Let $\mathbb{D}$ and $\mathbb{T}$ denote the open unit disk and unit circle in $\mathbb{C}$ respectively. We write $Hol(\mathbb{D})$ for the space of all holomorphic functions on $\mathbb{D}.$ The Hardy spaces on $\mathbb{D}$ are defined as: $$H^{p}:= \left\{ f\in Hol\left( \mathbb{D}\right) :\sup _{r < 1}\int ^{2\pi }_{0}\left| f\left( re^{i\theta}\right) \right| ^{p}d\theta < \infty \right\} \;\;\;\;(0<p<\infty), $$ $$H^{\infty }:= \left\{ f\in Hol\left( \mathbb{D}\right) :\sup_{z\in D}\left| f\left( z\right) \right| < \infty \right\}.$$ A function $g\in H^p(\mathbb{D})$ is outer if there exists a function $G:\mathbb{T}\longrightarrow [0,\infty)$ with $G\in L^1(\mathbb{T})$ such that $$g\left( z\right) =\alpha \text{exp}\left( \int ^{2\pi }_{0}\dfrac {e^{i\theta }+z}{e^{i\theta }-z}G\left( e^{i\theta }\right) \dfrac {d\theta }{2\pi }\right) \qquad(z\in \mathbb{D})$$ and $|\alpha|=1$. Let $\mathscr{P}[h]$ denote the closed subspace generated by the functions $z^n h(z),\; n=0,1,2,....$, ie $\mathscr{P}[h]$ consists of all $H^p$ functions that can be approximated by polynomial multiples of $h$. Note that $\mathscr{P}[1]=H^p$, since polynomials are dense in $H^p$.

I wanted to ask:

I know that if $h$ is not outer, then $\mathscr{P}[h]\neq H^p $. Will this also imply that $1\notin \mathscr{P}[h]$ with dist$(1,\mathscr{P}[h])>0.$? Will this distance be bounded below by some +real number(irrespective of given outer function h)?

  • 1
    $\begingroup$ The answer to (1) depends on what you mean by a "subspace generated by (...)". If you mean "closed subspace generated by (...)", as suggested by the remaining part of the quoted sentence, then yes, $\mathscr P[h]$ is closed. :-) $\endgroup$ – Mateusz Kwaśnicki Jul 31 '20 at 13:32
  • $\begingroup$ You have basically answered your own question already (and the answer is, yes, $1\notin P[h]$ if $h$ is not outer). This follows because $P[h]$ is invariant under multiplication by $z$, so if we had $1\in P[h]$, then this space would contain all polynomials. (And then the distance is positive automatically, as $P[h]$ is closed.) $\endgroup$ – Christian Remling Jul 31 '20 at 18:25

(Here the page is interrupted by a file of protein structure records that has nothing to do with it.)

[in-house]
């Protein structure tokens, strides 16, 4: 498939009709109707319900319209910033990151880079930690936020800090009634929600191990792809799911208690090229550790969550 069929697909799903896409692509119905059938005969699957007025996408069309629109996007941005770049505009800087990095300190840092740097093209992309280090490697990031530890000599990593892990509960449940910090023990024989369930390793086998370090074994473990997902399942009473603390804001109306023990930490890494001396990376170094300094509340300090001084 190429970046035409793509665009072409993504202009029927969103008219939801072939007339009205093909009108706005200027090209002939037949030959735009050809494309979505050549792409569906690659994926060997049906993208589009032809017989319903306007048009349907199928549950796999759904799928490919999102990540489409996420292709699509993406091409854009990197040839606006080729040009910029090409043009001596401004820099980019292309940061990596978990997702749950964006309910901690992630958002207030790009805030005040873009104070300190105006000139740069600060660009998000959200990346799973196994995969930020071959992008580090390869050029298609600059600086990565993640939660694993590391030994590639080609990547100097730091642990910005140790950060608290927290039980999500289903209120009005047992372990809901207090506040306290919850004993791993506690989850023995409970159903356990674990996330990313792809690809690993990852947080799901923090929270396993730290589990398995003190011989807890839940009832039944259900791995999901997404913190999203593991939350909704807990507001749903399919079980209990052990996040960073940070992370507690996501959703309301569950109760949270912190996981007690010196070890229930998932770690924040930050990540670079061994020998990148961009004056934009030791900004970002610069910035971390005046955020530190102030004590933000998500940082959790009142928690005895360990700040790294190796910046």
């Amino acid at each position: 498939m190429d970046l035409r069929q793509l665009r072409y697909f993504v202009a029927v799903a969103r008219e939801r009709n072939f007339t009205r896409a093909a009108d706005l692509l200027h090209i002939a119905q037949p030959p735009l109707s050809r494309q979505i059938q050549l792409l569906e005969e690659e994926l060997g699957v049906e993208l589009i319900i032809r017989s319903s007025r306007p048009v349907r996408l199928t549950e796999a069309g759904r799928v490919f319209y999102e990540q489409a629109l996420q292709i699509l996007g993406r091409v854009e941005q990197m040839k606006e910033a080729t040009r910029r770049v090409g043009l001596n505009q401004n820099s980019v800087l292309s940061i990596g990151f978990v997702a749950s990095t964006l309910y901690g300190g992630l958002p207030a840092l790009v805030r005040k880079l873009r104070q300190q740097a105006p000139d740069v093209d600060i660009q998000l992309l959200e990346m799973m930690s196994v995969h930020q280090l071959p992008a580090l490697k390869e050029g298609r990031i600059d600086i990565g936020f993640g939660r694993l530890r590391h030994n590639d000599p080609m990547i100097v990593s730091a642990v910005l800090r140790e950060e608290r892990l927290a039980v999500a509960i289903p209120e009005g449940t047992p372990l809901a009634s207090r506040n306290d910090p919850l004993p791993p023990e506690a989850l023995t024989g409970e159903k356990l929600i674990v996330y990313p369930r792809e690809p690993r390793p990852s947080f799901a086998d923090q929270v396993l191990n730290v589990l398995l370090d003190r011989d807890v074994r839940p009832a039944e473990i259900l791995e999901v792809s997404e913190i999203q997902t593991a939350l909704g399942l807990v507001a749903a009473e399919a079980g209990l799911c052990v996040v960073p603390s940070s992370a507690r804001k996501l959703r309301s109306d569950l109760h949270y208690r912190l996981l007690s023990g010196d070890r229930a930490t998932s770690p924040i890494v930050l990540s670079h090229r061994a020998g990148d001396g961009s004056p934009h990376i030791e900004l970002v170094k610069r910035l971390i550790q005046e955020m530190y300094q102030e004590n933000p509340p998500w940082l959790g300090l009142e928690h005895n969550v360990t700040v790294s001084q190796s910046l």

• $\begingroup$ By the way, math.stackexchange.com is a better site to ask such questions. $\endgroup$ – Christian Remling Jul 31 '20 at 18:27
  • $\begingroup$ @ChristianRemling I still have a part of the question remaining which asks if the distance is bounded below by any positive real number... $\endgroup$ – user429197 Jul 31 '20 at 18:47

The answer to your final question is no if $p < \infty$ and yes if $p = \infty$.

Let $a > 0$ and let $h_a$ be a singular inner function given by $$h_a(z) = \exp(-a(1-z)/(1+z)). $$ Note that $|h_a(z)| \leqslant 1$ and $h_a(z) \to 1$ as $a \to 0^+$. Therefore, by the dominated convergence theorem, $h_a$ converges to $1$ in $H^p$ for every $p < \infty$ (at least when $p \geqslant 1$; I bet the same is true when $p < 1$, but I have never worked with these spaces and so I am not entirely sure). In particular, the distance between $\mathscr P[h_a]$ and $1$ converges to zero as $a \to 0^+$.

On the other hand, the distance in $H^\infty$ between $1$ and any function $f$ which is not outer is at least $1$, because either $f$ has a zero in the unit disk or some non-tangential boundary limit of $f$ is equal to $0$. Thus, the distance between $\mathscr{P}[h]$ and $1$ is either $0$ or $1$.

  • $\begingroup$ The $H^\infty$ norm is equal to the supremum norm inside the unit disk, so if $f$ takes values arbitrarily close to $0$ in the unit disk, then $\|f - 1\|_{H^\infty}$ is at least $1$. $\endgroup$ – Mateusz Kwaśnicki Jul 31 '20 at 21:36
  • $\begingroup$ Huh, your comment just disappeared... $\endgroup$ – Mateusz Kwaśnicki Jul 31 '20 at 21:36
  • $\begingroup$ Will there be any outer function for which this distance will be some k>0? $\endgroup$ – user429197 Aug 2 '20 at 7:31
  • $\begingroup$ There's nothing special about constant $1$, I think, just approximate any $H^p$ function by a polynomial $P_n$, and then this polynomial by an inner function $h_{a_n}$ multiplied by $P_n$. $\endgroup$ – Mateusz Kwaśnicki Aug 2 '20 at 20:26

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